Archive for Better Off Undead

“Sticks and Stones” in Honor of No Name-Calling Week (Yes, It’s a Thing)


This is no name-calling week (and yes, click the link, learn how your school can participate, and you can even buy the pencils!). And in honor of this week’s theme, I’d like to share the second-shortest chapter in my most recent book, Better Off Undead. The shortest, by the way, is only one word; try to beat that.

To set the scene, Adrian, a zombie, is having a hard time adjusting to middle school life. He begins the book as more or less the ultimate outsider, being the only zombie officially registered at Nixon Middle School, where they clearly had never heard of “No Name-Calling Week.” A real shame. Here on pages 47-48, Adrian reflects on some of the names he’s been called . . . 


Let’s list the names:

I am shuffler, ankle-dragger, shape-shifter, howler, freak. I am living dead, soulless corpse, brain-sucker, crawler, spitter, wraith, wuss, dumb butt, flailer, mutant, hant. I am gorgon, raver, basilisk, shambling undead, moaner, groaner, ghoul, death talker, puke machine, shade, half-life, cadaver, wailer, flailer, biter, roamer, feeder, lurcher, loser, infected fleshbag, vermin, oddball, slob, dipstick, drooler, death rattler, human fail. 

I am other, alien, outcast, misfit, and I live in your town. 

I am zombie, and names will never hurt me.

But inside, I’m a flower rising up through a crack in the sidewalk. I’m a hawk riding the upswells of wind, an athlete leaping hurdles, heart pumping, blood pulsing . . . 

Inside, in the places that no one can see, I’m freaking amazing. 

RoboCop, Ronald Reagan, and How a 1984 Campaign Commercial Gets Reimagined in BETTER OFF UNDEAD

“This uproarious middle grade call to action
has considerable kid appeal
and a timely message.
A strong addition to school and public library collections.”
— School Library Journal.

One of the most enjoyable aspects about writing Better Off Undead was that it was set in the not-so-distant future. That was a first for me, and a revelation. A simple fact that turned everything in the book into social commentary. And at the same time, I felt inspired to include everything but the kitchen sink into my creative blender: climate change, makeover shows, train bombs, pollution, GMOs, school testing, zombies and bats and bees and whatever else hit my radar.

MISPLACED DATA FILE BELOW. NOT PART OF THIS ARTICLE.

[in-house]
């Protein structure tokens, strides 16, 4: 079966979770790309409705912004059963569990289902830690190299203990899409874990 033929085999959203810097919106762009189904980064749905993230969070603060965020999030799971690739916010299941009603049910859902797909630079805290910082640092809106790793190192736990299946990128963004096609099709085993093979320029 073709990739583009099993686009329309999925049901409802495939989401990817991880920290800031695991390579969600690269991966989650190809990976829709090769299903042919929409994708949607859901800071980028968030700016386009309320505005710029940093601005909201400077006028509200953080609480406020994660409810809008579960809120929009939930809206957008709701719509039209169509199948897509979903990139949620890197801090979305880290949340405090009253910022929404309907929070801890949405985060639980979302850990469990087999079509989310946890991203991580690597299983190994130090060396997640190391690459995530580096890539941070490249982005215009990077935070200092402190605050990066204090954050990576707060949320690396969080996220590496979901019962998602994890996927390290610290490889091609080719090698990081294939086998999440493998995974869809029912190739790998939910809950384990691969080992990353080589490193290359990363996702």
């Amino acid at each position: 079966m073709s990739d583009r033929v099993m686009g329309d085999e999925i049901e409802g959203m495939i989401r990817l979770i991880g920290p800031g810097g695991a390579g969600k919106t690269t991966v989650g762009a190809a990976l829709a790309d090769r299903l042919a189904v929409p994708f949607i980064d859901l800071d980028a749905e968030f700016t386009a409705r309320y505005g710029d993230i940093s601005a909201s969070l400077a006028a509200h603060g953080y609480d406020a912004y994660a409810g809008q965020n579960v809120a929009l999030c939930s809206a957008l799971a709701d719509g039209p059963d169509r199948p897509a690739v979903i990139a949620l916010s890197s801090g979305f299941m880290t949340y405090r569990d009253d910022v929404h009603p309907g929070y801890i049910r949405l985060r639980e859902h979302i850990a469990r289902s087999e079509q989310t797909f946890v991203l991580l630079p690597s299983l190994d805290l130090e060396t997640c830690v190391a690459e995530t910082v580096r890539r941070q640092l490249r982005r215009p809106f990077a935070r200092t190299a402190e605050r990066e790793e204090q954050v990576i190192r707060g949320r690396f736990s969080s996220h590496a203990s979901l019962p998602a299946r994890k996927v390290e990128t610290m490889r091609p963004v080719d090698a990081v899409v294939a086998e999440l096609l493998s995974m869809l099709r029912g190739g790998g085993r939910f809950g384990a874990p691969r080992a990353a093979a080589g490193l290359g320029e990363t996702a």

RoboCop-1987-PosterI was also inspired by the faux-commercials and sly asides throughout the original 1987 “RoboCop” movie directed by Paul Verhoeven and starring Peter Weller. It was a movie that satirized popular culture in all sorts of astute and clever ways. To cite one example: Instead of Battleship, the popular family game is called Nuke ‘Em! Ha-ha. The movie does a terrific job skewering corporate greed and immorality. The corporate machine just wants to be a machine; it doesn’t care about sunsets or art or, you know, us. (It might serve us, but it won’t ever care.)

This is one of the powerful aspects of science fiction. The moment we begin to describe a future society, we automatically comment on the values and efficiencies of our current one. When characters sit on a bench and watch the evening sky for hologram advertisements (page 120, “Under a Hologram Sky,”) I’m saying something about the monetizing impulses of our world. And when I have young Dane watch a commercial on page 82 for “EarthFirst Gas Masks” — “Sleek and stylish and eighty percent more effective than ordinary surgical masks for protection against air pollution and other contagion!” — I’m taking articles I’ve read about pollution in China’s cities, with ordinary citizens walking around wearing surgical gas masks, and extending it into the future, broken world of my book. “That’s right, Vanna,” a gray-haired man chimes in. “These masks will keep you safe from airborne diseases like dengue fever and superflu and –“

And so on.

ScanThis sort of thing goes on throughout Better Off Undead. It’s a world gone wrong. How else explain a zombie, Adrian Lazarus, walking around in Nixon Middle School? (By the way, I did not realize until today that “RoboCop” included a reference to Lee Iacocca Elementary School. Nice, right? In the future our heroes will be corporate CEOs; “greed is good,” Gordon Gekko, and all that. What could possibly go wrong?)